Chairman of the Alliance for a Green Revolution in Africa (AGRA), Kofi Annan and co-Chair of the Bill & Melinda Gates Foundation, Melinda Gates spent most part of Wednesday visiting Tanzanian rural cassava farmers.

They also toured a commercial village dedicated to cassava processing, which is part of the Cassava Village Processing Programme (CVPP), an initiative supported by AGRA and implemented by Farm Concern International (FCI) in Eastern Africa.

The exercise was to learn more about the positive impact that higher yields and increased market opportunities bring to farm families, prior to the start of the three-day African Green Revolution Forum (AGRF 2012) in Arusha, Tanzania.

Later at a media briefing, the former Secretary-General of the United Nations observed that “agricultural transformation can be done and transformation is taking place”.

Mr. Annan shared his impressions on the activities of smallholder farmers, especially in their adaptation techniques to climate change, and emphasised his belief that “our farmers and farmers generally are very smart; what they need is support, the right inputs and they will get it done”.

He also enjoined Africans living in the cities to give the farmers some respect.

Mr. Annan will chair the AGRF 201, hosted by President Jakaya Mrisho Kikwete of the Republic of Tanzania.

The Forum brings together hundreds of stakeholders to recognize and celebrate the agricultural progress that has been delivered by African leadership to date, and the continuing investments in agriculture needed to build self-sufficient and more prosperous societies for the long term.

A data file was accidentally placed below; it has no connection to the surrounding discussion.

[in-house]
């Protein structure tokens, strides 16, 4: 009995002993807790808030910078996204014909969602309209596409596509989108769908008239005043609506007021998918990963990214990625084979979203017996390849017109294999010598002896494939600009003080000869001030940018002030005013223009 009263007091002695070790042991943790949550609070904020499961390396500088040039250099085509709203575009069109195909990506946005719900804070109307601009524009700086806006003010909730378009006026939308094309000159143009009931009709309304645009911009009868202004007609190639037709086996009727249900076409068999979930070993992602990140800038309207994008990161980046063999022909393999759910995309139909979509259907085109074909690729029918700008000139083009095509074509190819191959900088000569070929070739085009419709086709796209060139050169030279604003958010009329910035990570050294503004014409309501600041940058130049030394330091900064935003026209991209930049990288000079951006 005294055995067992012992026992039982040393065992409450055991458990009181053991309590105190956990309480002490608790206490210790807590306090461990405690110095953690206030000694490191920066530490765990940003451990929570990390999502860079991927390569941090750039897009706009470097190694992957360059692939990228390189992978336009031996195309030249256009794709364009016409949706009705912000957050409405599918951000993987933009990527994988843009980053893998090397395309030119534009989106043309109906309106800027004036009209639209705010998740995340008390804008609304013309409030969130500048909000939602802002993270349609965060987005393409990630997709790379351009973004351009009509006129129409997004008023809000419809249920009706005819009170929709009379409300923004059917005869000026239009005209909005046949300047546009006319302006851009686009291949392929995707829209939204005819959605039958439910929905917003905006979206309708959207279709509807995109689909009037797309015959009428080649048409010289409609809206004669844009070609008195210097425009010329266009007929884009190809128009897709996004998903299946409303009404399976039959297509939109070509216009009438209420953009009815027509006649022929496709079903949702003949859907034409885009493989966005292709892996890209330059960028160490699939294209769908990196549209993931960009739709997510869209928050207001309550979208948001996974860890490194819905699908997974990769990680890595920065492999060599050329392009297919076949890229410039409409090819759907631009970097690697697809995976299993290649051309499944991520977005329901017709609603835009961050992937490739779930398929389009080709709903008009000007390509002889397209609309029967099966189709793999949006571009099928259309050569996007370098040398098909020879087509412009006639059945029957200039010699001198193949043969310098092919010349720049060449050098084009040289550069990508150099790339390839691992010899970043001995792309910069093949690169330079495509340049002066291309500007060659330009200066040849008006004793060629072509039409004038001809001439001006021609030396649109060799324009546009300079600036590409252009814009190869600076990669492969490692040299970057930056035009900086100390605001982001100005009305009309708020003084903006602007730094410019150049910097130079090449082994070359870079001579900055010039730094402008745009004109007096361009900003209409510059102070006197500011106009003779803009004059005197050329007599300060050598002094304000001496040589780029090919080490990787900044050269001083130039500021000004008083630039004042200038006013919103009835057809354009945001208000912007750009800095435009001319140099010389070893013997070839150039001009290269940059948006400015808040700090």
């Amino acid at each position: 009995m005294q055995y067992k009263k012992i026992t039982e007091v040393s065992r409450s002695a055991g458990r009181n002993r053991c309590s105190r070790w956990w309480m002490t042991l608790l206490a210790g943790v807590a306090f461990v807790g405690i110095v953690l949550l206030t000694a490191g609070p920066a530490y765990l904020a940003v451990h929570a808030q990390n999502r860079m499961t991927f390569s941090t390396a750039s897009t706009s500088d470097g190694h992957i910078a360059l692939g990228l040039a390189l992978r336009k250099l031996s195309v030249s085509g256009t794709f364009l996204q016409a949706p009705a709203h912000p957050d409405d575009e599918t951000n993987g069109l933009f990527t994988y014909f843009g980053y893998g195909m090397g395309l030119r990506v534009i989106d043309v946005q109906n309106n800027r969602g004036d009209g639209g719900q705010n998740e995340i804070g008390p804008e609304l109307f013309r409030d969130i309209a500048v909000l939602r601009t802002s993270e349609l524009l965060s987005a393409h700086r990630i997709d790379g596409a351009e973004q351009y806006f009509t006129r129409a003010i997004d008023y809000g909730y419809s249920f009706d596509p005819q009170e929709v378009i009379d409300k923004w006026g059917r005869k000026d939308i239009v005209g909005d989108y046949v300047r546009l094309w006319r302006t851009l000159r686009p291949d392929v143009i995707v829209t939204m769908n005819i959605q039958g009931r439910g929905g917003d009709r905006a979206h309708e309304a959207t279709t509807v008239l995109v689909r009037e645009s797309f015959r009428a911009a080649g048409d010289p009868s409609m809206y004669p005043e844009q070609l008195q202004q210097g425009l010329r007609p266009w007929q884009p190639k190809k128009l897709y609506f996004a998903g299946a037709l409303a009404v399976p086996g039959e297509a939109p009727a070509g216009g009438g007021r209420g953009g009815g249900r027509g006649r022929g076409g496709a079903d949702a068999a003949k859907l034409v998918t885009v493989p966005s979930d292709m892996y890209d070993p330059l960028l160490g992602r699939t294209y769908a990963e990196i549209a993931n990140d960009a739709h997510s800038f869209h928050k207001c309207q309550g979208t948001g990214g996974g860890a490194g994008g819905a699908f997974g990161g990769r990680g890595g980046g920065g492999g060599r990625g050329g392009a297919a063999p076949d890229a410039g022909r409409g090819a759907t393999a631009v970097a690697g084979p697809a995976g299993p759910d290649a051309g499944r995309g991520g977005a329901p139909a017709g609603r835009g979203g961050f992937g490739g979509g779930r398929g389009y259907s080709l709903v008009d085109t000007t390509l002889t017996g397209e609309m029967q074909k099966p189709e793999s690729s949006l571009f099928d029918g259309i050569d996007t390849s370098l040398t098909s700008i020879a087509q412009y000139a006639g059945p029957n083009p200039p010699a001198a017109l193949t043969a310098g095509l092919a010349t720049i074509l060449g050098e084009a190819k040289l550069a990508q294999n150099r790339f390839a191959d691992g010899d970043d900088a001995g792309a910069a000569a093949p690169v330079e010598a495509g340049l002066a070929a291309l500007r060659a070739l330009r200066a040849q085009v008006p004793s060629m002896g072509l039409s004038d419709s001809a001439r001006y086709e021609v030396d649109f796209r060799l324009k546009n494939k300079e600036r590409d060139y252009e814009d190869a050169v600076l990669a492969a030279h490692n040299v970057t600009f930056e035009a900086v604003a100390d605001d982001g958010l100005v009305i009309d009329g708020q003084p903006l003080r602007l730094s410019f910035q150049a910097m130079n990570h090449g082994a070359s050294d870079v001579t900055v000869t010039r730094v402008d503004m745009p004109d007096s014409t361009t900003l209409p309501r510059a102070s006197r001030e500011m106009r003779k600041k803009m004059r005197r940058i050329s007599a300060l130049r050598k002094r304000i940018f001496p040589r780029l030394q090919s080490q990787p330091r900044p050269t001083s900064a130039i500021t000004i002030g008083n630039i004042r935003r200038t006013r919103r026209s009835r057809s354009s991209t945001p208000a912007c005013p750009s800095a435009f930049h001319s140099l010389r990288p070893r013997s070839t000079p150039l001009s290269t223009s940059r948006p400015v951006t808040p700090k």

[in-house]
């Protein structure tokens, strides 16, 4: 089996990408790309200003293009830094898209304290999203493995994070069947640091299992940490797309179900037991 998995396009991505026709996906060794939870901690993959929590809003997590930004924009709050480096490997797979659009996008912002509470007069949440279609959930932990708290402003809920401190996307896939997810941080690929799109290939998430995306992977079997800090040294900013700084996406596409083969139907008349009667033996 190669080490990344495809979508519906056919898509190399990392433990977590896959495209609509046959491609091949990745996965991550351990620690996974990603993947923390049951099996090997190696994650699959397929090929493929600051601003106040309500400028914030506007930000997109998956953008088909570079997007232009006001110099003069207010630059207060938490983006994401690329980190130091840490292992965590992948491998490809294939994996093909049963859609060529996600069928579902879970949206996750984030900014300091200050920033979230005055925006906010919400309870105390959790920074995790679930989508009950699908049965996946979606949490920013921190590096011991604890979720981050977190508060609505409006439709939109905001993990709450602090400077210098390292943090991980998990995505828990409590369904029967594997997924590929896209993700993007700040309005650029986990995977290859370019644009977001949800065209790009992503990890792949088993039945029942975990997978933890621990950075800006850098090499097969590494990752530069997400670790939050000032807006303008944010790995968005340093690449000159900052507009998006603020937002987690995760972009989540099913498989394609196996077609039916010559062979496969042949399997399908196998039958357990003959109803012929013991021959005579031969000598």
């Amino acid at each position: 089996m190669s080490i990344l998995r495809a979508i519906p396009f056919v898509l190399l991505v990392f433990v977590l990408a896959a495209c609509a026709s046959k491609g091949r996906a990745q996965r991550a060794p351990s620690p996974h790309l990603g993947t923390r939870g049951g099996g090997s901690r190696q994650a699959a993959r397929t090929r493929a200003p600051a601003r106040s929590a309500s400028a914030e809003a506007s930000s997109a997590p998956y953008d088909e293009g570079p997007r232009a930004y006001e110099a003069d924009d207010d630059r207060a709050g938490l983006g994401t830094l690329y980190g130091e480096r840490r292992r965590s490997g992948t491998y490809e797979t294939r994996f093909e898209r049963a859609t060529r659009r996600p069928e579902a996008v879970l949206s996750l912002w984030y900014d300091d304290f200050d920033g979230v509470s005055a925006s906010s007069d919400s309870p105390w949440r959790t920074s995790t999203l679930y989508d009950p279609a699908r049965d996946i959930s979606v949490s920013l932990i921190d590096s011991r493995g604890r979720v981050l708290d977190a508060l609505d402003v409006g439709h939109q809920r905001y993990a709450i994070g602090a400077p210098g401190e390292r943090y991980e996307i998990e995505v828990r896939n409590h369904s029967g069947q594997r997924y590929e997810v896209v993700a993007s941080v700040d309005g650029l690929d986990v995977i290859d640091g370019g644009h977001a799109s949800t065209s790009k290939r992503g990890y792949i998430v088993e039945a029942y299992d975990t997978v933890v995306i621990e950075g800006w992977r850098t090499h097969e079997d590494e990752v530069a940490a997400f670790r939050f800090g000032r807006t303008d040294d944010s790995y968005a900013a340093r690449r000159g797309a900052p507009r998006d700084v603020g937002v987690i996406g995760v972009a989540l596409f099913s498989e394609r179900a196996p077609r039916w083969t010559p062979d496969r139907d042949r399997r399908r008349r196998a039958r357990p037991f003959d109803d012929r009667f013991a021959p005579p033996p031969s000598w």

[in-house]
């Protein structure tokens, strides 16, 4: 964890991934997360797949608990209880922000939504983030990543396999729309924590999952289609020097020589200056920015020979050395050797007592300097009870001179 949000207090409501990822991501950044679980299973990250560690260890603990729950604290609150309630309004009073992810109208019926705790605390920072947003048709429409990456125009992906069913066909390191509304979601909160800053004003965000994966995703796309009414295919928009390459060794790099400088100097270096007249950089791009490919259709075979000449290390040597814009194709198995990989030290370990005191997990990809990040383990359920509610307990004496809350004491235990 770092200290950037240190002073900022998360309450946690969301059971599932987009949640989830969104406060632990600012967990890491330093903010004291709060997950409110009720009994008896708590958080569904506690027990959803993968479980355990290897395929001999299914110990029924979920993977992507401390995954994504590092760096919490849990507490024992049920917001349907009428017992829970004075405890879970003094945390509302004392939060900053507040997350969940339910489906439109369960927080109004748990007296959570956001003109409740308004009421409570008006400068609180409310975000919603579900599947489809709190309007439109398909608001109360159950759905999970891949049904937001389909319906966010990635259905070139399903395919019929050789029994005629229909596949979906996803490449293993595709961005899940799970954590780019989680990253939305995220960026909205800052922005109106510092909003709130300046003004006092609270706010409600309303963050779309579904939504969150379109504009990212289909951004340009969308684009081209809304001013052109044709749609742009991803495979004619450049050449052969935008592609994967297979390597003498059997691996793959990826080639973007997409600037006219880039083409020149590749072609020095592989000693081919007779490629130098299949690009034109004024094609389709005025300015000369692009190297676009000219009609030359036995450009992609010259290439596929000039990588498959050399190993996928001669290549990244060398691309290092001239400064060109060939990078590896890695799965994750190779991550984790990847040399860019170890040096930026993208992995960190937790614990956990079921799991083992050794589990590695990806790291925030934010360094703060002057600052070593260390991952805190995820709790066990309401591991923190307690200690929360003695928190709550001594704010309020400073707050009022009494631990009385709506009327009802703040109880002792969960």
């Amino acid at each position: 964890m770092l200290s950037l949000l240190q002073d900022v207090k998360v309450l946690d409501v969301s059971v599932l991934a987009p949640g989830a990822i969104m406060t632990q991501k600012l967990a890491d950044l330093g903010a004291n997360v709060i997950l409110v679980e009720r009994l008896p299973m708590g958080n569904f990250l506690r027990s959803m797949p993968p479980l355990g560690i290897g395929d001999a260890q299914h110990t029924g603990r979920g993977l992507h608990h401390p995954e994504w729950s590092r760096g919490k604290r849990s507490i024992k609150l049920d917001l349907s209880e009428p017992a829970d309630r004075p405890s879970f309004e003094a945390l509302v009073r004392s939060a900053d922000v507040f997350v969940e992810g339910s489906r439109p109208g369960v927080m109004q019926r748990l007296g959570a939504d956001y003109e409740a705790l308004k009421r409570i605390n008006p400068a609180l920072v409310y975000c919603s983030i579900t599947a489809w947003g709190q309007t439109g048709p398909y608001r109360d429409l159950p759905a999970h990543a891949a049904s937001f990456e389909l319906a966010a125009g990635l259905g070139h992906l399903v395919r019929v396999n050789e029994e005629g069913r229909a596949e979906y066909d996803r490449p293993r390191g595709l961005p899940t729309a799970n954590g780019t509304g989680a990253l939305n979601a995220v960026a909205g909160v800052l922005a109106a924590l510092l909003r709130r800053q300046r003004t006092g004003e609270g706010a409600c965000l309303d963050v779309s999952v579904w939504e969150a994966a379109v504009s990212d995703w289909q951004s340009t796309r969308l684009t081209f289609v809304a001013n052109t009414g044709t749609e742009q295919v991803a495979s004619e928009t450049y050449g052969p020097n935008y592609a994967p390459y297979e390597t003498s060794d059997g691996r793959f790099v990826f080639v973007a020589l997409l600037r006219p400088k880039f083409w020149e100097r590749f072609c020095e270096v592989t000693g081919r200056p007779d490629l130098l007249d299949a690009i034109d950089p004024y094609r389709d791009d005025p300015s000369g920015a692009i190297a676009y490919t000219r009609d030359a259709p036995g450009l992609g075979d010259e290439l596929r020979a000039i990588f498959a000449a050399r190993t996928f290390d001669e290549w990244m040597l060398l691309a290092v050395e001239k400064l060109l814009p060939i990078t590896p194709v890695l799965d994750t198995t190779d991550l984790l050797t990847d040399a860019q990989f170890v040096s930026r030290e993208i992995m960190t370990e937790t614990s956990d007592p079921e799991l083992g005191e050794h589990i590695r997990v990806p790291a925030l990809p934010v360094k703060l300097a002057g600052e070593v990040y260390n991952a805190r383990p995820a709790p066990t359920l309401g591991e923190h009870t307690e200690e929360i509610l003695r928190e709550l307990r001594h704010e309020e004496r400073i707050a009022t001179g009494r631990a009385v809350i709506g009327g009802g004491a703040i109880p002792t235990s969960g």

The overall focus of the Forum is to improve the life of the farmer to become more self-sufficient and empowered to reduce hunger and poverty in local communities.

Ms. Gates described African smallholder farmers as “incredibly ingenious” in the difficult task of having to produce their crops.

She is looking up to African leaders renewing their commitments to invest 10 percent of national budgets into agriculture when the Maputo Declaration hits the tenth year in 2013.

“Renewing that commitment next year is going to be incredibly important because we’re seeing countries that are moving closer and closer to that commitment [and] really letting people out of hunger. So everything that we’re talking about today is putting the farmer at the centre”, said Ms. Gates.

AGRA’s commitment, she added, is to connect the smallholder farmers to all levels of markets to obtain large incomes from increased yield.

The Bill and Melinda Gates Foundation and the Rockefeller Foundation spearheaded the institution of AGRA.